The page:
After several attempts, by the late 1880’s, the Great Marsh was largely drained. In the portion of the Little River Valley shown on the map, this was achieved by creating three main drainage ditches and many minor ones. One of the first drainage projects, completed by 1880, created Fairfield Ditch, which literally decapitated the Little River by diverting its headwaters out of the watershed and into the St. Marys River across from Foster Park. Imitation is the sincerest form of flattery, so one is led to wonder whether this bit of artificial stream piracy was inspired by recent recognition of the earlier geologic history of the Maumee River. In any case, by removing one of the major sources of upland runoff into the valley, the completion of Fairfield Ditch expedited the completion of drainage projects in the rest of the marsh. A second project which had a similar effect was the building of Graham-McCullough Ditch, which contains Cranberry Creek within a massive earthen levy as it crosses Eagle Marsh. For thousands of years, this waterway had been providing the lion’s share of the water budget to the north side of the marsh in the vicinity of Eagle Marsh. It also delivered a steady supply of sediment to the marsh, which replenished soil and nutrients, and helped maintain the surface of the marsh. A low alluvial fan rings the former mouth of the creek and attests to its former role in that part of the ecosystem. The other major project, and the one that probably had the most profound effect on the overall shape of the watershed, was the establishment of Junk Ditch. Junk Ditch was created by stringing together pieces of existing drainages with newly excavated ditch segments. The lower, more winding portions of Junk Ditch that lie east of the original continental divide follow a natural drainage to the St. Marys River that appears on several historical maps prior to 1880. Some of the upper sections of the ditch utilize former courses of the Little River drainage, while others are simple, straight channels excavated across the former marsh. All told, the advent of Junk Ditch removed several square miles of former marshlands and adjacent uplands from the Little River watershed and shifted the position of the continental divide westward by as much as three miles in some parts of the valley floor.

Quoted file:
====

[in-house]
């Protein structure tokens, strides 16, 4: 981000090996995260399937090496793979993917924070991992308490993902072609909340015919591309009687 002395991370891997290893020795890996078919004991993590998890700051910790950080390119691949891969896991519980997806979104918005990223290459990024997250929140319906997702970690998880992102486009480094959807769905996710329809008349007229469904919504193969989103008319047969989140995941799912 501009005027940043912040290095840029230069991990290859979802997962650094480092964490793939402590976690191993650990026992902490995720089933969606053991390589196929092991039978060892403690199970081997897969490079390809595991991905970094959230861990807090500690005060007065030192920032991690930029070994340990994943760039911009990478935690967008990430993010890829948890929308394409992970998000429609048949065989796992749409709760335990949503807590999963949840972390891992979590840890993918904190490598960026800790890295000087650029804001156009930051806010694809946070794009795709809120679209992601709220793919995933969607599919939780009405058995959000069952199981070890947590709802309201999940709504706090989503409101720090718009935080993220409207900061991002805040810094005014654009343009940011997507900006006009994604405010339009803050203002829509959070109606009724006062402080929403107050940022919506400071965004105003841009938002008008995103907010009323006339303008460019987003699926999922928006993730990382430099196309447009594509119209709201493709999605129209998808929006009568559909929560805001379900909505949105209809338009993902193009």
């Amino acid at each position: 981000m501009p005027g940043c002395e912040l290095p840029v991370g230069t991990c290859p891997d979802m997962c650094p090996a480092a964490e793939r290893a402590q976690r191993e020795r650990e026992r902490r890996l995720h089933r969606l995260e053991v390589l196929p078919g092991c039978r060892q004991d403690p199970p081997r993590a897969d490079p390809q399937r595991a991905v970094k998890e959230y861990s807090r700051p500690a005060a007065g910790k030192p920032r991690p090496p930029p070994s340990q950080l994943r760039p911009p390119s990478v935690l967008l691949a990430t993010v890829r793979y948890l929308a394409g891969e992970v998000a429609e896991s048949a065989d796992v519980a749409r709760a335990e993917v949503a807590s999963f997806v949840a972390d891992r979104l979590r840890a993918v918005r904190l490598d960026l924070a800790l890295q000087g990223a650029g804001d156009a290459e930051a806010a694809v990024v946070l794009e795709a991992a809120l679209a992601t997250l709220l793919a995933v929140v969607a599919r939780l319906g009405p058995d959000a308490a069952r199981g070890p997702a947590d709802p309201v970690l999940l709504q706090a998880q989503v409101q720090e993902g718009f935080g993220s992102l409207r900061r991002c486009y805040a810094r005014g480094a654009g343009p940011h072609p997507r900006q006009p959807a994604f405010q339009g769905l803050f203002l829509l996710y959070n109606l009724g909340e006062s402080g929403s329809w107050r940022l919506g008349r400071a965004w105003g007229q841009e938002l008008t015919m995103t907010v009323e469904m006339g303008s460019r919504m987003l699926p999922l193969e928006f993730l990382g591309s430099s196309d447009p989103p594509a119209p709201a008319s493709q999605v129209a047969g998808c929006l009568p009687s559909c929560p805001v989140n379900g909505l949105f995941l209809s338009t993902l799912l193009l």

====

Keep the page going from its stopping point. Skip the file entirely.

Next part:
Agriculture quickly expanded across the fertile soil of the old marsh. The wet, mucky soil supported moisture-loving crops such as onions, lettuce, and celery. In fact, the valley became well known for its celery production around the turn of the century. Persistent wetness posed frequent challenges to cultivation, however, and accounts of draft animals submerged up their bellies in the mucky soil were common. These problems continued after vegetable production was abandoned and the fields were converted into the typical grain crop rotation of corn-soybeans-wheat following World War II. Even extensive systems of closely-spaced drainage tile, ditch laterals, and large pumps running 24 hours a day-a costly undertaking in the contemporary industrial farm economy-were sometimes not enough to keep the water at bay and prevent crops from being lost to inundation.